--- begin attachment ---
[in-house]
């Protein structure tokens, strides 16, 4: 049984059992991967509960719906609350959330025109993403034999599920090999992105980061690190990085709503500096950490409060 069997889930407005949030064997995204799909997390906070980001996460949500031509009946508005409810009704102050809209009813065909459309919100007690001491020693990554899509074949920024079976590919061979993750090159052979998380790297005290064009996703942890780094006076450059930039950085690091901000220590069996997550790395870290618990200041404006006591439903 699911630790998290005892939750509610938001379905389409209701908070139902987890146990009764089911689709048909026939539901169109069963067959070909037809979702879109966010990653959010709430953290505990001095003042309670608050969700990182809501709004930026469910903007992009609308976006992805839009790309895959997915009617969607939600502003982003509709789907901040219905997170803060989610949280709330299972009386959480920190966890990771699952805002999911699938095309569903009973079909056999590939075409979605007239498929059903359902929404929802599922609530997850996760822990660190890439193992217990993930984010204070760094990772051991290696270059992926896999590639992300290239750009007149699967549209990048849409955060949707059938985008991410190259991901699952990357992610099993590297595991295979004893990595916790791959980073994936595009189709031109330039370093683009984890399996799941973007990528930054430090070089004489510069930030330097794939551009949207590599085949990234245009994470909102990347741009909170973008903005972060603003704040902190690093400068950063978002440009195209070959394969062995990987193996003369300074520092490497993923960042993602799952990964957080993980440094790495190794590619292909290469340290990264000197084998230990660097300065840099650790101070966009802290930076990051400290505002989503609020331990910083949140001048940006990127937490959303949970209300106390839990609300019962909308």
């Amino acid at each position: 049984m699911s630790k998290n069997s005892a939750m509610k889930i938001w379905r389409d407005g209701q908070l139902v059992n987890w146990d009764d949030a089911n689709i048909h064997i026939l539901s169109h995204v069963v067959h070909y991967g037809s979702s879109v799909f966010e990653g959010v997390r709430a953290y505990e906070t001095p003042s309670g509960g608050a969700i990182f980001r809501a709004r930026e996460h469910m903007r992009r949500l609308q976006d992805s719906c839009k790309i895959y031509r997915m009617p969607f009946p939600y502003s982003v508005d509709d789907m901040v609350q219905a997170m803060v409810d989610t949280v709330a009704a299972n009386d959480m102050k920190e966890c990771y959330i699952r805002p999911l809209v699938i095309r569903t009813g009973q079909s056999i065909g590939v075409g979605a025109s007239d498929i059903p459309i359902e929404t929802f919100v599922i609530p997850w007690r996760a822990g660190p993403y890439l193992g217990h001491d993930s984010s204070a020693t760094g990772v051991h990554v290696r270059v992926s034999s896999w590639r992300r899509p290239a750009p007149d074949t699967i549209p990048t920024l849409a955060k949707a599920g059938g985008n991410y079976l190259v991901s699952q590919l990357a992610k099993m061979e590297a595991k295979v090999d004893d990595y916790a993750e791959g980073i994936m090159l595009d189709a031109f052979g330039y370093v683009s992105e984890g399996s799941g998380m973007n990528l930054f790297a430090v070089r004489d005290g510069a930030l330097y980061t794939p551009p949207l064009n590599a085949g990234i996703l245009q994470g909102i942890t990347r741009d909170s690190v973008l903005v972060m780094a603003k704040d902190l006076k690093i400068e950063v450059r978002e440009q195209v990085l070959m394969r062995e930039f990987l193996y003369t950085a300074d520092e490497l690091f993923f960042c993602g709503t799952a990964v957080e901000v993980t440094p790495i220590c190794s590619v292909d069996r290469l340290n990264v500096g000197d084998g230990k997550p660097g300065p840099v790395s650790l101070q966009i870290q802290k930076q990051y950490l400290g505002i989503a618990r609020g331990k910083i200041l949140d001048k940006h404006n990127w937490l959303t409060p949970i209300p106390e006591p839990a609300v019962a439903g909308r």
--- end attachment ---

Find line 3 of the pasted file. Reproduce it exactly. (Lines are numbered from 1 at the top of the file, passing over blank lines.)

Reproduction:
């Amino acid at each position: 049984m699911s630790k998290n069997s005892a939750m509610k889930i938001w379905r389409d407005g209701q908070l139902v059992n987890w146990d009764d949030a089911n689709i048909h064997i026939l539901s169109h995204v069963v067959h070909y991967g037809s979702s879109v799909f966010e990653g959010v997390r709430a953290y505990e906070t001095p003042s309670g509960g608050a969700i990182f980001r809501a709004r930026e996460h469910m903007r992009r949500l609308q976006d992805s719906c839009k790309i895959y031509r997915m009617p969607f009946p939600y502003s982003v508005d509709d789907m901040v609350q219905a997170m803060v409810d989610t949280v709330a009704a299972n009386d959480m102050k920190e966890c990771y959330i699952r805002p999911l809209v699938i095309r569903t009813g009973q079909s056999i065909g590939v075409g979605a025109s007239d498929i059903p459309i359902e929404t929802f919100v599922i609530p997850w007690r996760a822990g660190p993403y890439l193992g217990h001491d993930s984010s204070a020693t760094g990772v051991h990554v290696r270059v992926s034999s896999w590639r992300r899509p290239a750009p007149d074949t699967i549209p990048t920024l849409a955060k949707a599920g059938g985008n991410y079976l190259v991901s699952q590919l990357a992610k099993m061979e590297a595991k295979v090999d004893d990595y916790a993750e791959g980073i994936m090159l595009d189709a031109f052979g330039y370093v683009s992105e984890g399996s799941g998380m973007n990528l930054f790297a430090v070089r004489d005290g510069a930030l330097y980061t794939p551009p949207l064009n590599a085949g990234i996703l245009q994470g909102i942890t990347r741009d909170s690190v973008l903005v972060m780094a603003k704040d902190l006076k690093i400068e950063v450059r978002e440009q195209v990085l070959m394969r062995e930039f990987l193996y003369t950085a300074d520092e490497l690091f993923f960042c993602g709503t799952a990964v957080e901000v993980t440094p790495i220590c190794s590619v292909d069996r290469l340290n990264v500096g000197d084998g230990k997550p660097g300065p840099v790395s650790l101070q966009i870290q802290k930076q990051y950490l400290g505002i989503a618990r609020g331990k910083i200041l949140d001048k940006h404006n990127w937490l959303t409060p949970i209300p106390e006591p839990a609300v019962a439903g909308r």